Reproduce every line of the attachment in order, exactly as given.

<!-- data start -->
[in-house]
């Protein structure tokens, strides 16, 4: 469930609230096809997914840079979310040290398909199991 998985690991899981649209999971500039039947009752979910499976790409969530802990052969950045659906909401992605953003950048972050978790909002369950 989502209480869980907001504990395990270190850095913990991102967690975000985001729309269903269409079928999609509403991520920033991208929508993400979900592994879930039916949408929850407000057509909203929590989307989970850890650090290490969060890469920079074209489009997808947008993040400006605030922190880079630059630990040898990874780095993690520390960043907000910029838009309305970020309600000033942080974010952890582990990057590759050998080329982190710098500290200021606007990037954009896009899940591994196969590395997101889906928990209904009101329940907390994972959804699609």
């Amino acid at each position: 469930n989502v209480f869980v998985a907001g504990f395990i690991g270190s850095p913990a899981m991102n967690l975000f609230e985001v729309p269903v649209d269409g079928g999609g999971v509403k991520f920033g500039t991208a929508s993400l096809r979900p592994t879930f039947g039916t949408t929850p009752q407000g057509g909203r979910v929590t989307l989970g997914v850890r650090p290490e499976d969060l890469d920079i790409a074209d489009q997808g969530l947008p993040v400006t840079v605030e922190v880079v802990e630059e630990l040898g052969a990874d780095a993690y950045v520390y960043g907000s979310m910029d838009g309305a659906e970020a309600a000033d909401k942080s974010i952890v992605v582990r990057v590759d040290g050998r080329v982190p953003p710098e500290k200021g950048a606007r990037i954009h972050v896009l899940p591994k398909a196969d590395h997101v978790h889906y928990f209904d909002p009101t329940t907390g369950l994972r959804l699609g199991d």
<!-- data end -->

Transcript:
[in-house]
């Protein structure tokens, strides 16, 4: 469930609230096809997914840079979310040290398909199991 998985690991899981649209999971500039039947009752979910499976790409969530802990052969950045659906909401992605953003950048972050978790909002369950 989502209480869980907001504990395990270190850095913990991102967690975000985001729309269903269409079928999609509403991520920033991208929508993400979900592994879930039916949408929850407000057509909203929590989307989970850890650090290490969060890469920079074209489009997808947008993040400006605030922190880079630059630990040898990874780095993690520390960043907000910029838009309305970020309600000033942080974010952890582990990057590759050998080329982190710098500290200021606007990037954009896009899940591994196969590395997101889906928990209904009101329940907390994972959804699609």
């Amino acid at each position: 469930n989502v209480f869980v998985a907001g504990f395990i690991g270190s850095p913990a899981m991102n967690l975000f609230e985001v729309p269903v649209d269409g079928g999609g999971v509403k991520f920033g500039t991208a929508s993400l096809r979900p592994t879930f039947g039916t949408t929850p009752q407000g057509g909203r979910v929590t989307l989970g997914v850890r650090p290490e499976d969060l890469d920079i790409a074209d489009q997808g969530l947008p993040v400006t840079v605030e922190v880079v802990e630059e630990l040898g052969a990874d780095a993690y950045v520390y960043g907000s979310m910029d838009g309305a659906e970020a309600a000033d909401k942080s974010i952890v992605v582990r990057v590759d040290g050998r080329v982190p953003p710098e500290k200021g950048a606007r990037i954009h972050v896009l899940p591994k398909a196969d590395h997101v978790h889906y928990f209904d909002p009101t329940t907390g369950l994972r959804l699609g199991d």